A new report released by the Greater Edwards Aquifer Alliance and Save Our Springs Alliance shows that the state’s permitting of land disposal of wastewater is failing to protect the Edwards Aquifer and Hill Country springs, creeks, rivers, and groundwater. According to the report, Land Applied Wastewater Effluent Impacts on the Edwards Aquifer, prepared by Dr. Lauren Ross, Ph.D., P.E. of Glenrose Engineering, a growing body of evidence establishes that poorly operated systems and a lack of permit standards are putting water resources at risk and leading to pollution.
Building on current studies and data, Dr. Ross’s report undertakes a comprehensive review of the Texas Land Application Permits (TLAPs) issued by the Texas Commission on Environmental Quality (TCEQ) in the recharge and contributing zones of the Barton Springs and San Antonio segments of the Edwards Aquifer. The conclusions are troubling.
Despite being labeled “no discharge” permits, we are seeing wastewater migrating and causing significant water quality degradation under land application permits,” said Dr. Ross. “The TCEQ needs to take a hard look at the growing use of these permits over the Edwards Aquifer and address the failures of the current regulations.”
Other alarming findings from Dr. Ross’s report include:
- The volume of wastewater disposed over the Edwards Aquifer has dramatically increased in recent years, especially in the Barton Spring segment of the Edwards Aquifer.
- Current TLAPs have inconsistent, inadequate, and sometimes non-existent standards for treatment, storage, irrigation area, and monitoring.
- Only two out of the sixty-four TLAPs reviewed by Dr. Ross have been reporting results of soil monitoring required by TCEQ regulations. Soil monitoring is currently the most important regulation for detecting over-saturation and poor treatment, and other performance problems.
- Most TLAPS have no provisions limiting increases in nutrient concentrations — the primary pollution threat for Hill Country water bodies — and no requirements to monitor downgradient springs, creeks, and rivers.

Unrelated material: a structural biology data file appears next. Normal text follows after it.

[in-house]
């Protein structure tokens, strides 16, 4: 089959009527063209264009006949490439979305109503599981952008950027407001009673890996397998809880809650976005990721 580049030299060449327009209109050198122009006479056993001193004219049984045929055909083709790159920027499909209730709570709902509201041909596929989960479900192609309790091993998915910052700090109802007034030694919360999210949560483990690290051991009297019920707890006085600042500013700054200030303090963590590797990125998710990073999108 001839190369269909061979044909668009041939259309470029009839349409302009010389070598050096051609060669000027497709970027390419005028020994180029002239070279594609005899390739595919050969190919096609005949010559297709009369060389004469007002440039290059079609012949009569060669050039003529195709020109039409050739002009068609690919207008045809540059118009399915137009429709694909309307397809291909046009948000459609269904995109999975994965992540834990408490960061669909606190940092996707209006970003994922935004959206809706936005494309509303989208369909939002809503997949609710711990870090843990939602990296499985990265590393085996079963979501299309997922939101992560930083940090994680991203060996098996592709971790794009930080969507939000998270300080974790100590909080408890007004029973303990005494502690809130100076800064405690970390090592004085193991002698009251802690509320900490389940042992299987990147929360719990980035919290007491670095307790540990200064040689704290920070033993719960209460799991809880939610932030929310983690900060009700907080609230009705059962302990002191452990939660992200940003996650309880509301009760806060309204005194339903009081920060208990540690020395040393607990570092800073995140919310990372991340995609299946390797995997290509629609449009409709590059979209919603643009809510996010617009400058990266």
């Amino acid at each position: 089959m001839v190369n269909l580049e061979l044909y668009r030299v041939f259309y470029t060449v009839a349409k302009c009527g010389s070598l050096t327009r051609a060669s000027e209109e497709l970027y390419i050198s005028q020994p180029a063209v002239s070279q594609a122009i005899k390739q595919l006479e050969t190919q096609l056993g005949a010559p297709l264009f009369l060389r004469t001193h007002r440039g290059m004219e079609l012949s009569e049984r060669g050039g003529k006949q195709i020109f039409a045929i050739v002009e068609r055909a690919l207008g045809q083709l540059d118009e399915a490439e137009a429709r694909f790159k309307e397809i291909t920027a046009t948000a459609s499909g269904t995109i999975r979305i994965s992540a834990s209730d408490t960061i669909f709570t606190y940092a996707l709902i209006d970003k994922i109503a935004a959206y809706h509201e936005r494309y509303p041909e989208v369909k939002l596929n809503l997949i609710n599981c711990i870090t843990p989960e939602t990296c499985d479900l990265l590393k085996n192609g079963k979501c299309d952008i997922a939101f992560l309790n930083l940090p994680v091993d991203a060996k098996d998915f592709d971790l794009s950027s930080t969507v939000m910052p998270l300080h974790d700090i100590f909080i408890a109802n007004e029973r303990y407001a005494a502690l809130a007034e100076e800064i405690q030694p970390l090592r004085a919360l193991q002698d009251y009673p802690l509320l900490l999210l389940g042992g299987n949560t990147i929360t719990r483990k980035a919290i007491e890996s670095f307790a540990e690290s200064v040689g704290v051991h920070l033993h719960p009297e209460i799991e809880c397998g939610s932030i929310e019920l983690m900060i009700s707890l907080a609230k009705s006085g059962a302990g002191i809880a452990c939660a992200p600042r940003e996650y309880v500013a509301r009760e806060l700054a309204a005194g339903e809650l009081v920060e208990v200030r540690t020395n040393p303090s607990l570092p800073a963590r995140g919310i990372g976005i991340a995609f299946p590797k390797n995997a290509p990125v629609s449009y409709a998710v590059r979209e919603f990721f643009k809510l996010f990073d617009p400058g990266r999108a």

- Given that karst features beneath irrigation areas cannot be completely identified, mapped or defined in recharge areas, TLAPs over the recharge zone for the Edwards Aquifer should be prohibited. The thin soils, karst topography, and sensitive water bodies in the recharge zone are not suitable for disposing of large volumes of wastewater. Review of a recent application for what would be the first TLAP over the recharge zone confirms this conclusion.
Dr. Ross’s report provides a list of specific recommendations to address the growing problems being caused by TLAPs. First and foremost is the need to revise existing TCEQ regulations to provide for consistent, enforceable, and protective permit standards that will ensure that TLAPs are, in practice, “no discharge” permits.
“There is a lot of room here to create regulations that both protect the Edwards Aquifer and provide incentives for responsible reuse of wastewater,” said Bill Bunch, Executive Director of Save Our Springs Alliance, which along with the Greater Edwards Aquifer Alliance, sponsored the preparation of Dr. Ross’s report with funding from the Cynthia and George Mitchell Foundation. “But we need to act now to prevent further degradation of our water supplies and the Hill Country springs, creeks, and aquifers that millions of people depend on.”
Annalisa Peace, Executive Director of the Greater Edwards Aquifer Alliance, added “As the population of Central Texas increases, the issue of sewage disposal over the Edwards Aquifer Recharge and Contributing zones is one that we cannot afford to ignore.”